education's digital future

MOOCs

New Coursera CEO: out in front, and optimistic, about online education

Besides his name and email address Richard C. Levin’s new black-and-white business cards contain just two short lines of type: “Coursera” and “CEO.” Mr. Levin, the former president of Yale University, was named head of the online education company late last month.

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Online education 'not a silver bullet,' says University of California president

BACK TO THE BASICS: Former U.S. Secretary of Homeland Security and current president of the University of California, Janet Napolitano, is keeping an even keel about the prospects of online education. In an interview last week with the Public Policy Institute's Mark Baldassare, she casts some doubt on whether online learning is really cost-effective:

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Changing higher education to change the world

What remains from a MOOC after the final video has ended and the last paper has been peer-assessed? The most exciting part of my recent MOOC on the “History and Future of (Mostly) Higher Education” was the spirited exchanges among the participants. So that is the question. How can a MOOC be more than a “one off”? What remains for the participants after the MOOC is over? What infrastructure is required beyond the MOOC platform to turn a massive learning experience into a movement in the real world?

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President John Hennessy shares Stanford's perspective on online learning

Higher education is in a "period of great experimentation" in the field of online learning, President Hennessy told a Berkeley audience last week, adding that he is confident its successes and failures will lead to new approaches to teaching that will benefit students.

"We're going to invent the future," Hennessy said, speaking during the opening Q&A of an online summit held March 7-8 at the University of California-Berkeley, "How Technology Impacts the Pedagogy and Economics of Residential Higher Education."

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edX and Facebook team up to offer free education in Rwanda

The nonprofit online-learning organization edX will work with Facebook and two other companies to provide free, localized education to students in Rwanda on “affordable” smart phones, Facebook and edX said on Monday.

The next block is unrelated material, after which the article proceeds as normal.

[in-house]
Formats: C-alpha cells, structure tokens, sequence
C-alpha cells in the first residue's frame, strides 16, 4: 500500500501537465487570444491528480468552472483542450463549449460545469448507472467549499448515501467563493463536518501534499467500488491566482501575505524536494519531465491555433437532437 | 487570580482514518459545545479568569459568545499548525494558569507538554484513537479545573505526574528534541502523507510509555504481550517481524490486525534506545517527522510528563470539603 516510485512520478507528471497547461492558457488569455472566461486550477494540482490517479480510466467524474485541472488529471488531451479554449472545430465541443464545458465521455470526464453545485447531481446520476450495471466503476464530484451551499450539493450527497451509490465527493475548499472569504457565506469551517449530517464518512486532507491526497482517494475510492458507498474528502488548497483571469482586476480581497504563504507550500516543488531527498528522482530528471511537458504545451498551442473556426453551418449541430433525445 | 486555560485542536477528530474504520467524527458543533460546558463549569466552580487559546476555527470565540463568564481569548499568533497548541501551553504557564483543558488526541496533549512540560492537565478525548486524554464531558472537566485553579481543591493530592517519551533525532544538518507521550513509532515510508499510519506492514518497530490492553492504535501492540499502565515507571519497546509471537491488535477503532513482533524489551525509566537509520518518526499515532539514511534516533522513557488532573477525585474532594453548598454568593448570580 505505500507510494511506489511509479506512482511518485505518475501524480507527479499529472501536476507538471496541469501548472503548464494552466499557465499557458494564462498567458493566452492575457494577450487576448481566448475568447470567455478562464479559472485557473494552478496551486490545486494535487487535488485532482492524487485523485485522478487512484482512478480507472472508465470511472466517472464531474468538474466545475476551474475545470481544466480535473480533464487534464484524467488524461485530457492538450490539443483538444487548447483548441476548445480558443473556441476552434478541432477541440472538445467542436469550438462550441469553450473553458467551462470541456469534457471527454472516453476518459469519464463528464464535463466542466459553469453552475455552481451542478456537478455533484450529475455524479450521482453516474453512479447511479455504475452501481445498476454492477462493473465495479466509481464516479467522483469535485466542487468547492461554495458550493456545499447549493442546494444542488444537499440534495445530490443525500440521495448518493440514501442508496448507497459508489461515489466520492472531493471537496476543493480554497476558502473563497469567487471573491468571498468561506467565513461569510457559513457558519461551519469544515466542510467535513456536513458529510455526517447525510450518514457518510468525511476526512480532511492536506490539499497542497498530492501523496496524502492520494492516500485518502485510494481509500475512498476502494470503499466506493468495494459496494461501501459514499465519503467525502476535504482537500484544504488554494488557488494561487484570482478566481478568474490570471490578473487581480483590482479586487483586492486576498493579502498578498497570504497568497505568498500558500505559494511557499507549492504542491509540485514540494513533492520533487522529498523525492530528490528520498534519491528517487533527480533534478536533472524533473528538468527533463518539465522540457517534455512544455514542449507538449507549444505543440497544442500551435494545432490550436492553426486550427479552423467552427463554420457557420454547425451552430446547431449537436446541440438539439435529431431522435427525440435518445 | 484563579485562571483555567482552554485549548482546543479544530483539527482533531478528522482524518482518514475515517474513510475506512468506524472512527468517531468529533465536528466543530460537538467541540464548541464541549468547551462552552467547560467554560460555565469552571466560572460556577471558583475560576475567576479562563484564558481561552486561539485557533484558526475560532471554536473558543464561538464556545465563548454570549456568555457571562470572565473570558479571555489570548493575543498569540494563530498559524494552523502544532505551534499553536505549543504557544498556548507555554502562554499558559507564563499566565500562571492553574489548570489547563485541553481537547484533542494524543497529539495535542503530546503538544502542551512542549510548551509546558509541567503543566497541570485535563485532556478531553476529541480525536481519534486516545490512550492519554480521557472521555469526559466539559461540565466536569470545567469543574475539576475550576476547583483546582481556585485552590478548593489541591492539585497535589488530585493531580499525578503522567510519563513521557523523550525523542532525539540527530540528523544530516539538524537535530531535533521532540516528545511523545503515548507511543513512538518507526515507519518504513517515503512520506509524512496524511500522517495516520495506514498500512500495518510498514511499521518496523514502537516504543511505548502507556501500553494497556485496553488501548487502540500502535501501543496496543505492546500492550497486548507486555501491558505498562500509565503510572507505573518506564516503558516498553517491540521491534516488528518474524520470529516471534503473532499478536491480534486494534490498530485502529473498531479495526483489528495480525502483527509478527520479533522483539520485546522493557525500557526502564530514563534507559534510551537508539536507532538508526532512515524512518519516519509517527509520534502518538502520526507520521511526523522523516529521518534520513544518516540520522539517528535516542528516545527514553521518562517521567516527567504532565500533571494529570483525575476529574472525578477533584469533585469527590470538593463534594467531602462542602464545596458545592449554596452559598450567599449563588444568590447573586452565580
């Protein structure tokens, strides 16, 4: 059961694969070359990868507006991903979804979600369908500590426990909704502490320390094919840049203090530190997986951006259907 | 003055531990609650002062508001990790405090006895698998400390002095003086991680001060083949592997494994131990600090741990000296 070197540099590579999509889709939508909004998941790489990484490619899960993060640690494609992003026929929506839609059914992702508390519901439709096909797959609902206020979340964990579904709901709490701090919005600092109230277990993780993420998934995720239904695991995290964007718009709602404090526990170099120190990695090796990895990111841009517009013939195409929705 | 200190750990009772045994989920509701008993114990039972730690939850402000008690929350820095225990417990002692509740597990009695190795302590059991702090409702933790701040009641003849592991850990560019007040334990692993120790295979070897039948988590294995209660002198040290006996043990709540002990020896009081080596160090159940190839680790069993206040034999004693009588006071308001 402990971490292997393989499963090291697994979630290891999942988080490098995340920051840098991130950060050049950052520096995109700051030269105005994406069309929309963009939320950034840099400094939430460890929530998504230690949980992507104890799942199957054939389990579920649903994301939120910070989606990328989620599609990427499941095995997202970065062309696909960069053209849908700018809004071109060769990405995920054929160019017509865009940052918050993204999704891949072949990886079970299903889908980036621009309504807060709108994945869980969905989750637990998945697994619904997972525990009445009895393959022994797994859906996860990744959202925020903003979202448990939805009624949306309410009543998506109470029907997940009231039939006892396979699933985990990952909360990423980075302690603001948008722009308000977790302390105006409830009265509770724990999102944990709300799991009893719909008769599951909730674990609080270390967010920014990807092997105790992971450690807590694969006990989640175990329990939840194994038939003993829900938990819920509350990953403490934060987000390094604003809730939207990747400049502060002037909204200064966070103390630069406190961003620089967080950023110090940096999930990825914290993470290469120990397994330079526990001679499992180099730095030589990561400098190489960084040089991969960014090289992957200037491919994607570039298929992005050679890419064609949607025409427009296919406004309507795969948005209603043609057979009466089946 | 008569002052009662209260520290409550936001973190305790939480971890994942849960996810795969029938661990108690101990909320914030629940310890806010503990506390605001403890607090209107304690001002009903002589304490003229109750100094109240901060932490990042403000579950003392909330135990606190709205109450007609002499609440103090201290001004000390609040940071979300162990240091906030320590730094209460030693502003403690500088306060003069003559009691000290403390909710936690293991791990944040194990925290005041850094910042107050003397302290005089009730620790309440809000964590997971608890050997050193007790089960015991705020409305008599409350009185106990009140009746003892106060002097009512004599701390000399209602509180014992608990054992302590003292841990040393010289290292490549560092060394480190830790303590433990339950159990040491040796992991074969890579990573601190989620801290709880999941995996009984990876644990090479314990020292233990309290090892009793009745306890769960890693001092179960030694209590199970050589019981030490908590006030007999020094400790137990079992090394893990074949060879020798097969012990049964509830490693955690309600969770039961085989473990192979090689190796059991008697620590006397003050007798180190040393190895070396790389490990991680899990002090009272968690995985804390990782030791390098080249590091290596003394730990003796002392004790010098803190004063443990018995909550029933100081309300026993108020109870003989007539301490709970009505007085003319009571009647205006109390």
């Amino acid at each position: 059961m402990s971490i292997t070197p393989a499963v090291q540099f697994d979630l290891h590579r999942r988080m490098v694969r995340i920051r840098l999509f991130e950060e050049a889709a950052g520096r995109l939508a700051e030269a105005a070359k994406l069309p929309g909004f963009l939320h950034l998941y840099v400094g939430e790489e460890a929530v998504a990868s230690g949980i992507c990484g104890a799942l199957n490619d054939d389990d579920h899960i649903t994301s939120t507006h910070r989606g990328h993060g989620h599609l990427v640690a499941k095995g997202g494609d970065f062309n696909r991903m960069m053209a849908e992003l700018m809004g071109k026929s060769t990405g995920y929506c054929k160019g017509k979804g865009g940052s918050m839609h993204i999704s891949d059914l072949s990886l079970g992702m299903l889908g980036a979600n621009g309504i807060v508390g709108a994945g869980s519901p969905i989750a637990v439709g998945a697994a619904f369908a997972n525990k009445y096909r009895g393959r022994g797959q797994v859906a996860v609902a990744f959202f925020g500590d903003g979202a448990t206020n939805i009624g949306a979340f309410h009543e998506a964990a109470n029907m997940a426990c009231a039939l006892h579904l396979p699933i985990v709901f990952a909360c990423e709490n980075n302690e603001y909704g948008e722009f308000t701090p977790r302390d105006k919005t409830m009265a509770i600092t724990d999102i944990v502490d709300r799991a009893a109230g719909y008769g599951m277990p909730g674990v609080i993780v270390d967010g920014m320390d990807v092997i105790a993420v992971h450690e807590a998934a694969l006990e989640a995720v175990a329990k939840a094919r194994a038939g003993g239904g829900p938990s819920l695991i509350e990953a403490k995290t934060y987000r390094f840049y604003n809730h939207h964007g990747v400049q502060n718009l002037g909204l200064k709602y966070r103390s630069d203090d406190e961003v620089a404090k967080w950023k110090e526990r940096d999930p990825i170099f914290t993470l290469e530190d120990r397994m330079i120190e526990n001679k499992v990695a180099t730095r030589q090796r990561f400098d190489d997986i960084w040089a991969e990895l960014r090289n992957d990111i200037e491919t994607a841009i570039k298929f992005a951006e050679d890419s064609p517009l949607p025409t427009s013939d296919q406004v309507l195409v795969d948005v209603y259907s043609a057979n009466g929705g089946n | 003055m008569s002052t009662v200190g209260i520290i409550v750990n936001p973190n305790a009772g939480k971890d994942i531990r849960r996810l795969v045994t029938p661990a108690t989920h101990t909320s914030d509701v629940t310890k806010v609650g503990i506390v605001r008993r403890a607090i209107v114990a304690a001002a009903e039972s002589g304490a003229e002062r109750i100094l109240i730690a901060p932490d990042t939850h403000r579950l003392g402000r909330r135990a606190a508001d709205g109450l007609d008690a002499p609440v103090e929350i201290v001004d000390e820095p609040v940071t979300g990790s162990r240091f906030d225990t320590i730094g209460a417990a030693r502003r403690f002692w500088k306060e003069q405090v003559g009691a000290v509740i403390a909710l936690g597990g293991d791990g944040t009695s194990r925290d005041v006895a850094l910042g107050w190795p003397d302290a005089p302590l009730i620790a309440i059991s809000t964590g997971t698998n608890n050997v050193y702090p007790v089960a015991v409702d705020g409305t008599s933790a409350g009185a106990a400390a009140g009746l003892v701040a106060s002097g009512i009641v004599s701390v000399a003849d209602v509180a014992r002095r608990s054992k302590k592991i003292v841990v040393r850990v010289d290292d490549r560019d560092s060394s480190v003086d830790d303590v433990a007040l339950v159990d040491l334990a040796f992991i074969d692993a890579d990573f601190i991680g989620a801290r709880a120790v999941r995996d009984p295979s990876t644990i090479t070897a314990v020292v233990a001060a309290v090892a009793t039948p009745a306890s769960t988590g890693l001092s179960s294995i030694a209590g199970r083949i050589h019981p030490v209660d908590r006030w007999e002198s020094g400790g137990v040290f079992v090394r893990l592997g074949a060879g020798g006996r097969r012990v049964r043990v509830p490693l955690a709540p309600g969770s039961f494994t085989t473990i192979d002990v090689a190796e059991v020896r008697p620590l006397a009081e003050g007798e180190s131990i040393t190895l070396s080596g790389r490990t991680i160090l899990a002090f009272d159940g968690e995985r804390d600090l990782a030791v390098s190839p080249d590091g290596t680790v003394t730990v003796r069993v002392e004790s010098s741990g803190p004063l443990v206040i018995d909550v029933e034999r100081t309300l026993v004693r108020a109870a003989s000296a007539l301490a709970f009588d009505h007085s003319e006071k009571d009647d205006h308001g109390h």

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Not biting

The first British massive open online course to offer students the option to pay for academic credit has ended, with none of its participants opting to fork out for official recognition.

The Edge Hill University MOOC, entitled Vampire Fictions, was announced in May last year and attracted about 1,000 students.

Of these, 31 reached the end of the course, with none opting to hand over the £200 ($330) that Edge Hill was charging in exchange for 20 credits at level 4 – the equivalent of a module on a first-year degree course.

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Try, try again

Third time isn’t necessarily the charm for massive open online course instructors, but through a process of trial and error, some faculty members at Stanford University say their MOOCs are living up to (some of) the potential promised two years ago.

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Moodle for the masses

Moodle edges out competitors such as Blackboard among smaller colleges, a new analysis of the learning management systems shows, lending some evidence to the anecdotal popularity of open-source solutions among those institutions.

The analysis, published by the former Blackboard engineer George Kroner on his Edutechnica blog, shows familiar players such as Blackboard, Desire2Learn and Instructure are major forces in the market among institutions with 1,000 to 2,000 full-time students. Despite their strength, the open-source Moodle platform beats out all of them.

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Harvard U. will offer exclusive MOOCs to alumni

You don’t need to be a Harvard University student to take a massive open online course from Harvard—throwing open the gates to all comers is the idea, after all. But being a Harvard graduate still has its perks, even within the democratized landscape of MOOCs.

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Coursera joins foundation to offer MOOCs in Spanish

Coursera, a company that helps clients build massive open online courses, will soon expand its reach internationally by offering Spanish-language MOOCs. On Wednesday the company unveiled its latest partnership, with a Mexican philanthropic organization called the Carlos Slim Foundation, and announced plans to translate 50 Coursera courses into Spanish by the end of the year.

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